The extended use of digital media brought modern communication ethics to become a field of significant concern, because phenomena like the alarming amplification of online hate speech hinder inclusion, freedom of speech and digital citizenship. Hate speech has raised a discussion on a global scale, especially since the evolution of the internet has transformed human interaction on many levels. Nowadays, it’s easy as the hit of a few buttons to spread hate speech on a great number of online platforms.
In search of efficient ways to combat hate speech, several initiatives worked towards strengthening the legal framework and supporting human rights. Soever, experts say that hate, as an emotion, is not an efficient response to ideological hate speech. Instead, it is suggested that tools which hate speakers cannot use may undermine their credibility. In the light of recent research, the arts have the potential to provide a more positive means of communication.
With recognition to art education, the Council of Europe (2018) introduced creative ways, such as participatory theatre, storytelling, pictures, and videos, in which young people can counter hate speech in different contexts in order to address different types of hate speech. In an interesting study, Tuula Jääskeläinen at the University of the Arts in Helsinki investigated how the use of different arts enhances counter narrative activities. She found that arts education offers a creative and effective way for policy makers and practitioners to combat hate speech as they try to balance between respect for human dignity on the one hand, and freedom of expression on the other. In line with other scholars, the study concludes that arts and cultural activities can bring many benefits and high value to both individuals and the society.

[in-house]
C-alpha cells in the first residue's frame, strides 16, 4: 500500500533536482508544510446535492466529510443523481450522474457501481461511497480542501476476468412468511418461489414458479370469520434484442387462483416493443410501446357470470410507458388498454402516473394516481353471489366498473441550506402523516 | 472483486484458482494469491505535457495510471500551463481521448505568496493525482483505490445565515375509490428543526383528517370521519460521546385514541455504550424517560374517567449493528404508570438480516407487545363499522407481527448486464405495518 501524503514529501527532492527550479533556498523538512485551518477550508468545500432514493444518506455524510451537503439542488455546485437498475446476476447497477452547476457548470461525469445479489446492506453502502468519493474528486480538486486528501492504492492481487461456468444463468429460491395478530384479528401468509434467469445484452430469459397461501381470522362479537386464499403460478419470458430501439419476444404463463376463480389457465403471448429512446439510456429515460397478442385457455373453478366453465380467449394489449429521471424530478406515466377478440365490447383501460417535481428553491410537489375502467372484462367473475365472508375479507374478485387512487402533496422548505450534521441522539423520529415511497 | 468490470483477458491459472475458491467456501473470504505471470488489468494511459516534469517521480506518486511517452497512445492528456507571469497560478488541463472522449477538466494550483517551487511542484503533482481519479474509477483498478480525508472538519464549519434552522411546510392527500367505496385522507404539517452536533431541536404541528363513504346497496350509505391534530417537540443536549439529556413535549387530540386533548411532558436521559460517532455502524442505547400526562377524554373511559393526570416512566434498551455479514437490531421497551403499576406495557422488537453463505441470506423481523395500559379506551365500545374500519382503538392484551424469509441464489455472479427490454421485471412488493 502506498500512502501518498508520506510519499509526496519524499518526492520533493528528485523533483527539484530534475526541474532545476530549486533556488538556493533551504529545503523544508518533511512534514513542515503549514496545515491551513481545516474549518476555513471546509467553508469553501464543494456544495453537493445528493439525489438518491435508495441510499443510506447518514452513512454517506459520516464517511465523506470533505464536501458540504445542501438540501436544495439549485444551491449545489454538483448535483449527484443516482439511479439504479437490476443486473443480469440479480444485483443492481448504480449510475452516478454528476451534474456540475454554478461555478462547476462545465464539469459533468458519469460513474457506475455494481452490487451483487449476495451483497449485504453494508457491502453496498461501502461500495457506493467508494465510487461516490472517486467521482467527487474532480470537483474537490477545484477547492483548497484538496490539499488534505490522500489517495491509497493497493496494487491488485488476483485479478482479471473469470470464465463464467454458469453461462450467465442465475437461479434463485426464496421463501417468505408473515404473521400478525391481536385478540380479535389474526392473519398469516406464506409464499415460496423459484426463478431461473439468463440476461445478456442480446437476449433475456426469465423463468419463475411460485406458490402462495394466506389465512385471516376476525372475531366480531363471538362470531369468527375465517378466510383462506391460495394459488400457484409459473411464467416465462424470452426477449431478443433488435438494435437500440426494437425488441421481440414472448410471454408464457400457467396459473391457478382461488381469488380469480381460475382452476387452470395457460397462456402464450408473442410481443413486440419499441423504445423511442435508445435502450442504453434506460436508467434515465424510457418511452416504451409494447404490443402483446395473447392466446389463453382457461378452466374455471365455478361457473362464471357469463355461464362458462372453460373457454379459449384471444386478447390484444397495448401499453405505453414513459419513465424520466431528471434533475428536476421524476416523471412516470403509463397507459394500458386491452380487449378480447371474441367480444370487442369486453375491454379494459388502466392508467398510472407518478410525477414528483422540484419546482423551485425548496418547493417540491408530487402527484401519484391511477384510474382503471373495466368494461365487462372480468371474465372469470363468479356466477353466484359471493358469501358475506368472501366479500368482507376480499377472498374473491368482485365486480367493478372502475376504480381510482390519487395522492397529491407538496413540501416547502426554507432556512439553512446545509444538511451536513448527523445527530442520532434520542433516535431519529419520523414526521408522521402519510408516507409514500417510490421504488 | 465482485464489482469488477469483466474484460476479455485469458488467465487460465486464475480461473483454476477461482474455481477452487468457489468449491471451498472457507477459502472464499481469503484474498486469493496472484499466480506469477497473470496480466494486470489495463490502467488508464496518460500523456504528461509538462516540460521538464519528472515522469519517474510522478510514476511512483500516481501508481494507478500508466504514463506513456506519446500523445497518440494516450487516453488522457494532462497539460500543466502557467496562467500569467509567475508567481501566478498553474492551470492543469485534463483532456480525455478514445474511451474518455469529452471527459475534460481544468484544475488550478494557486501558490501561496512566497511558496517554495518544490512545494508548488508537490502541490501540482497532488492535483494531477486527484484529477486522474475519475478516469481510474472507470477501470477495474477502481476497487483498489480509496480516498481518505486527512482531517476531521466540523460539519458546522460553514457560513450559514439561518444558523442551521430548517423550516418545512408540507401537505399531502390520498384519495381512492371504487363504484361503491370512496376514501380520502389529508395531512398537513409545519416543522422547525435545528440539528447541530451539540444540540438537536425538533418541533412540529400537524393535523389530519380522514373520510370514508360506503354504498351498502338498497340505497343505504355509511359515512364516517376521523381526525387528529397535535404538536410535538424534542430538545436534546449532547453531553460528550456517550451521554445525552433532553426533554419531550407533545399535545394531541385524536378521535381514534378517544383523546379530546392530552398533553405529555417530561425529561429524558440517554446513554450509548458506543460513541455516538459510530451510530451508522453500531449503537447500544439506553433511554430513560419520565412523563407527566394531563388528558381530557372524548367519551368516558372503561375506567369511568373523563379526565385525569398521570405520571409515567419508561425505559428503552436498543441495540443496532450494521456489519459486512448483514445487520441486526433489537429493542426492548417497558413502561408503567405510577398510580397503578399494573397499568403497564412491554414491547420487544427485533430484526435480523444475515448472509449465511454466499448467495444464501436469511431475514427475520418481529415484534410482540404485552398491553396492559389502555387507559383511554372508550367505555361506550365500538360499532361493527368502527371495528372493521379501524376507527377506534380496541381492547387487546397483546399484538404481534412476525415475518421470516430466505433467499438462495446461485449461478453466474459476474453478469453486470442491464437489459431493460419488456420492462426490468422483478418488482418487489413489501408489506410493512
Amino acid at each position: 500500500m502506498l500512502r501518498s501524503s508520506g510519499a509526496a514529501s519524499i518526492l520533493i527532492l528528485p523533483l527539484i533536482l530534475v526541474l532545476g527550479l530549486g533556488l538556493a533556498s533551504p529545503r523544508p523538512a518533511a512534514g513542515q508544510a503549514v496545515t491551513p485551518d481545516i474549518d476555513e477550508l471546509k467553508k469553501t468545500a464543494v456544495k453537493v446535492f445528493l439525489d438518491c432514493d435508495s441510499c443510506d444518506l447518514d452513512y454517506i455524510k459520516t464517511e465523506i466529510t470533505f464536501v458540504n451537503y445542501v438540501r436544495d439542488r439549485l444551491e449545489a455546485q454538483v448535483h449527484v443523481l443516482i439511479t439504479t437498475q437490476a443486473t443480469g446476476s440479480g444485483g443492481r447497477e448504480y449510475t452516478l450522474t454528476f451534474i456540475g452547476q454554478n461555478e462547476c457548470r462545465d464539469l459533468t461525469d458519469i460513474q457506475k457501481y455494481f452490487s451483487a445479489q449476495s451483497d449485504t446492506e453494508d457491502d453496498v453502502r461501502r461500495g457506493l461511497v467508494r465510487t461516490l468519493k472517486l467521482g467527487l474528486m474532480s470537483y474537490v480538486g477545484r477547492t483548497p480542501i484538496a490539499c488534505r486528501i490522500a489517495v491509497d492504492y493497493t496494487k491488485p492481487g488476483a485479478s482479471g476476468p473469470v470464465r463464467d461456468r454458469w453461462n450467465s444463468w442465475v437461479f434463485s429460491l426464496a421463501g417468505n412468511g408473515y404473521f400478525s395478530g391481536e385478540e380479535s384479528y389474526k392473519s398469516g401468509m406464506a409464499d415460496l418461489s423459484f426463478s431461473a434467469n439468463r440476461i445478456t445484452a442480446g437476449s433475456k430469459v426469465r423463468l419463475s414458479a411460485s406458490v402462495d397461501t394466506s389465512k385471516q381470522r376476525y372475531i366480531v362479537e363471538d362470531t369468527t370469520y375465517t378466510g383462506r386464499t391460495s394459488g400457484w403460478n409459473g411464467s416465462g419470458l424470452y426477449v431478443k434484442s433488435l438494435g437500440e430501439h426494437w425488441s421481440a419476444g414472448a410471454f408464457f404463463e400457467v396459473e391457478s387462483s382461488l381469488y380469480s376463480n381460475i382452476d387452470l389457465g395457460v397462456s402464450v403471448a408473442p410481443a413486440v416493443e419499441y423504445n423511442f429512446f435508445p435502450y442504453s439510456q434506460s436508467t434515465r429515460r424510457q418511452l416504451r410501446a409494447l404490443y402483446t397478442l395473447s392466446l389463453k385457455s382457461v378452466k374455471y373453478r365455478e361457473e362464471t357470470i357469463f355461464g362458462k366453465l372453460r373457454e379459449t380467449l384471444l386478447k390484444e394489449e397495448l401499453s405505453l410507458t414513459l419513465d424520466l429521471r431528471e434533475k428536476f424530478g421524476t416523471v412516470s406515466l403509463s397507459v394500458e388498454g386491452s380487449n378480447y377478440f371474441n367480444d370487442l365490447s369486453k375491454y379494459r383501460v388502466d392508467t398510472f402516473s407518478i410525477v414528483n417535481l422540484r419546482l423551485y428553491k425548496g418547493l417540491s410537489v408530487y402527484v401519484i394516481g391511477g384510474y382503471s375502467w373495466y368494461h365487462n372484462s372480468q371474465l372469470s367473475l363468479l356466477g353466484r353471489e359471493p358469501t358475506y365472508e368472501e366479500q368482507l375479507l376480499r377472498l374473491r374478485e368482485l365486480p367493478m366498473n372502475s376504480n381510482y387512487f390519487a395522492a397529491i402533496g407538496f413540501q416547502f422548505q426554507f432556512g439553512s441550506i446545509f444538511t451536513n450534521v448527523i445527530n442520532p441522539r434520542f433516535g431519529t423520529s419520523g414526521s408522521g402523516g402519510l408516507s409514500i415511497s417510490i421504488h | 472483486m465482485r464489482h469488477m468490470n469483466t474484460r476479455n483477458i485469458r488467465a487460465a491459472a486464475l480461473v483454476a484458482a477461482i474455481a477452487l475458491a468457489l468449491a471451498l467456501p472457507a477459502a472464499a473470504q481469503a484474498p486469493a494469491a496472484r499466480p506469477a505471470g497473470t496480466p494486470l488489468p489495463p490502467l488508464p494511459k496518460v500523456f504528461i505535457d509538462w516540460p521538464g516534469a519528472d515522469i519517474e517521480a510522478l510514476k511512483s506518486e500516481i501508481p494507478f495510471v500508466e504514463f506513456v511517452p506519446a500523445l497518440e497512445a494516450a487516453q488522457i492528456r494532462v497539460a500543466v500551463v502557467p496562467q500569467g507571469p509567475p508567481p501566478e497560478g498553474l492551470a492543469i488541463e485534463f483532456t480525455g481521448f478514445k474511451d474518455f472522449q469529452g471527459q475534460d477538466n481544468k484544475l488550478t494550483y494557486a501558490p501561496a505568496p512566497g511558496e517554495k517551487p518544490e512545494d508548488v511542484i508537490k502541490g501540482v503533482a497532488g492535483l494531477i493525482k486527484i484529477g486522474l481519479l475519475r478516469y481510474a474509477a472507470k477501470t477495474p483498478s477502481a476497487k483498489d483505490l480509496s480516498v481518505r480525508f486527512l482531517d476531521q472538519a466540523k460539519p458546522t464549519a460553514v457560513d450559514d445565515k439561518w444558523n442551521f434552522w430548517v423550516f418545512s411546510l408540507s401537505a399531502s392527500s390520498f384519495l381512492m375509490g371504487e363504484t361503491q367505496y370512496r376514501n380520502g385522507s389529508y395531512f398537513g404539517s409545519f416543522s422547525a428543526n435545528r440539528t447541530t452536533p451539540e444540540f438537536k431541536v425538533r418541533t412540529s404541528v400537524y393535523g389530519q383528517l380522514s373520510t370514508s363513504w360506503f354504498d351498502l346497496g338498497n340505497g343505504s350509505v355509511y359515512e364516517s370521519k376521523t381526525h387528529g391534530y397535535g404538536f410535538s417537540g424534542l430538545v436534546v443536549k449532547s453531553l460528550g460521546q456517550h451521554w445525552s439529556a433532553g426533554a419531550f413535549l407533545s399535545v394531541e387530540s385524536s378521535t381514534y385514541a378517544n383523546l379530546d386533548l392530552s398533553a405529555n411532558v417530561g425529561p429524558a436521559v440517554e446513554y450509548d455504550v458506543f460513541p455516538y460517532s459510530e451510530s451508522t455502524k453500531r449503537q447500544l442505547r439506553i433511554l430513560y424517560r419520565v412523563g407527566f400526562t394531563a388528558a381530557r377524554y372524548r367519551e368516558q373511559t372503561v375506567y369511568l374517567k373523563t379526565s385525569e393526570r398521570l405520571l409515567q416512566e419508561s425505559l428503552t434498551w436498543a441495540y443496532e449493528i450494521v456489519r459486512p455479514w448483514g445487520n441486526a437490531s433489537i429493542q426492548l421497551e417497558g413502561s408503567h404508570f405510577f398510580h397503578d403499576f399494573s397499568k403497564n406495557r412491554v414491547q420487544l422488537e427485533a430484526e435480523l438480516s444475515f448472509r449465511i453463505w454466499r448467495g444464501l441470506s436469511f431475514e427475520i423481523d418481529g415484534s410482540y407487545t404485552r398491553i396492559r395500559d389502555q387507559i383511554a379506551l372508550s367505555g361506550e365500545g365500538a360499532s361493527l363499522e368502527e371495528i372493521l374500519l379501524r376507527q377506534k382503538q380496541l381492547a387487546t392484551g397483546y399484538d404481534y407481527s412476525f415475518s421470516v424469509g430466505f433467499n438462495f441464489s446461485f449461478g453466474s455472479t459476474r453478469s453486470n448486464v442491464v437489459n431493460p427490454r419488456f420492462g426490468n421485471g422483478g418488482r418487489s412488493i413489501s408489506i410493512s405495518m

AmeLiE (Advanced Media Literacy Education to counter online hate-speech) aims to train school communities on how to deal with online hate speech. Within a view of arts education, it is stimulating that teachers and students from the associated schools favoured several forms of arts like drawing, digital design, video, dance, and theatre to express their feelings, ideas and understanding of the concept of online hate speech. With their art productions they created online and onsite campaigns to address the phenomenon.
If you are an educator or interested in the field, subscribe on the project platform https://platform.amelieproject.eu/ and find everything about the creativity in schools’ campaigns to address online hate speech.
Jääskeläinen T. (2019), Countering hate speech through arts and arts education: Addressing intersections and policy implications, Policy Futures in Education 18(3):344-357.
Amnesty International. (2020). “Silence Hate”: students in Italy use art to create a campaign against online hatred, at https://www.amnesty.org/en/latest/education/2020/04/silence-hate-students-in-italy-use-art-to-create-a-campaign-against-online-hatred/